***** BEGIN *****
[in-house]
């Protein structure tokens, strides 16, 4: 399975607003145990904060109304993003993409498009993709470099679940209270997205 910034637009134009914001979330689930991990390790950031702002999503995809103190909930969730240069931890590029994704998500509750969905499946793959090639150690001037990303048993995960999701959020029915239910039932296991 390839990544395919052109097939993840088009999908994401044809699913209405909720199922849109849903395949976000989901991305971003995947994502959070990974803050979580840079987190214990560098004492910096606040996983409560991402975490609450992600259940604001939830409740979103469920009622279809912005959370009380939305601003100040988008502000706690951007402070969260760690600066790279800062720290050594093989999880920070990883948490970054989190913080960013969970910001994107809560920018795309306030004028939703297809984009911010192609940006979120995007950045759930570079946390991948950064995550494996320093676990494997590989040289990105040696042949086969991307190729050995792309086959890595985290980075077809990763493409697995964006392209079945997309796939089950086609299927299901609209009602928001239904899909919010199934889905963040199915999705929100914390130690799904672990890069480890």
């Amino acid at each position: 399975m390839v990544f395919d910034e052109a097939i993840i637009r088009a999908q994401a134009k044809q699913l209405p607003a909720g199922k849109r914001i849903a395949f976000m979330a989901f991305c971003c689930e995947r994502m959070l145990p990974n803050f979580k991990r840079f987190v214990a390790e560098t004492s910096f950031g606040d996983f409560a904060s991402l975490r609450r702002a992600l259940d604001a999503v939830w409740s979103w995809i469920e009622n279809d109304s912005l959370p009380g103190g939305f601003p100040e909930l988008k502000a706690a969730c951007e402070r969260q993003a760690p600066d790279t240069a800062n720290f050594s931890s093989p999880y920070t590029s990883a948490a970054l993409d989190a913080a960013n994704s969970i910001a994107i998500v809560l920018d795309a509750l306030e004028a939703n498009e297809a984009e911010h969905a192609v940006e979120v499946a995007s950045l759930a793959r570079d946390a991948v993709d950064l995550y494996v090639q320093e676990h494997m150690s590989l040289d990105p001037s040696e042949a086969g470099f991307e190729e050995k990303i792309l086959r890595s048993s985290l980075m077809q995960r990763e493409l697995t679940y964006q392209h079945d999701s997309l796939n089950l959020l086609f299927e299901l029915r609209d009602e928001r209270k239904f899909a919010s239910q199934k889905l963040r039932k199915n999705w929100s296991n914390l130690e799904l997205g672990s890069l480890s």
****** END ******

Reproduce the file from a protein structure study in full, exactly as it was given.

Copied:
[in-house]
């Protein structure tokens, strides 16, 4: 399975607003145990904060109304993003993409498009993709470099679940209270997205 910034637009134009914001979330689930991990390790950031702002999503995809103190909930969730240069931890590029994704998500509750969905499946793959090639150690001037990303048993995960999701959020029915239910039932296991 390839990544395919052109097939993840088009999908994401044809699913209405909720199922849109849903395949976000989901991305971003995947994502959070990974803050979580840079987190214990560098004492910096606040996983409560991402975490609450992600259940604001939830409740979103469920009622279809912005959370009380939305601003100040988008502000706690951007402070969260760690600066790279800062720290050594093989999880920070990883948490970054989190913080960013969970910001994107809560920018795309306030004028939703297809984009911010192609940006979120995007950045759930570079946390991948950064995550494996320093676990494997590989040289990105040696042949086969991307190729050995792309086959890595985290980075077809990763493409697995964006392209079945997309796939089950086609299927299901609209009602928001239904899909919010199934889905963040199915999705929100914390130690799904672990890069480890």
């Amino acid at each position: 399975m390839v990544f395919d910034e052109a097939i993840i637009r088009a999908q994401a134009k044809q699913l209405p607003a909720g199922k849109r914001i849903a395949f976000m979330a989901f991305c971003c689930e995947r994502m959070l145990p990974n803050f979580k991990r840079f987190v214990a390790e560098t004492s910096f950031g606040d996983f409560a904060s991402l975490r609450r702002a992600l259940d604001a999503v939830w409740s979103w995809i469920e009622n279809d109304s912005l959370p009380g103190g939305f601003p100040e909930l988008k502000a706690a969730c951007e402070r969260q993003a760690p600066d790279t240069a800062n720290f050594s931890s093989p999880y920070t590029s990883a948490a970054l993409d989190a913080a960013n994704s969970i910001a994107i998500v809560l920018d795309a509750l306030e004028a939703n498009e297809a984009e911010h969905a192609v940006e979120v499946a995007s950045l759930a793959r570079d946390a991948v993709d950064l995550y494996v090639q320093e676990h494997m150690s590989l040289d990105p001037s040696e042949a086969g470099f991307e190729e050995k990303i792309l086959r890595s048993s985290l980075m077809q995960r990763e493409l697995t679940y964006q392209h079945d999701s997309l796939n089950l959020l086609f299927e299901l029915r609209d009602e928001r209270k239904f899909a919010s239910q199934k889905l963040r039932k199915n999705w929100s296991n914390l130690e799904l997205g672990s890069l480890s």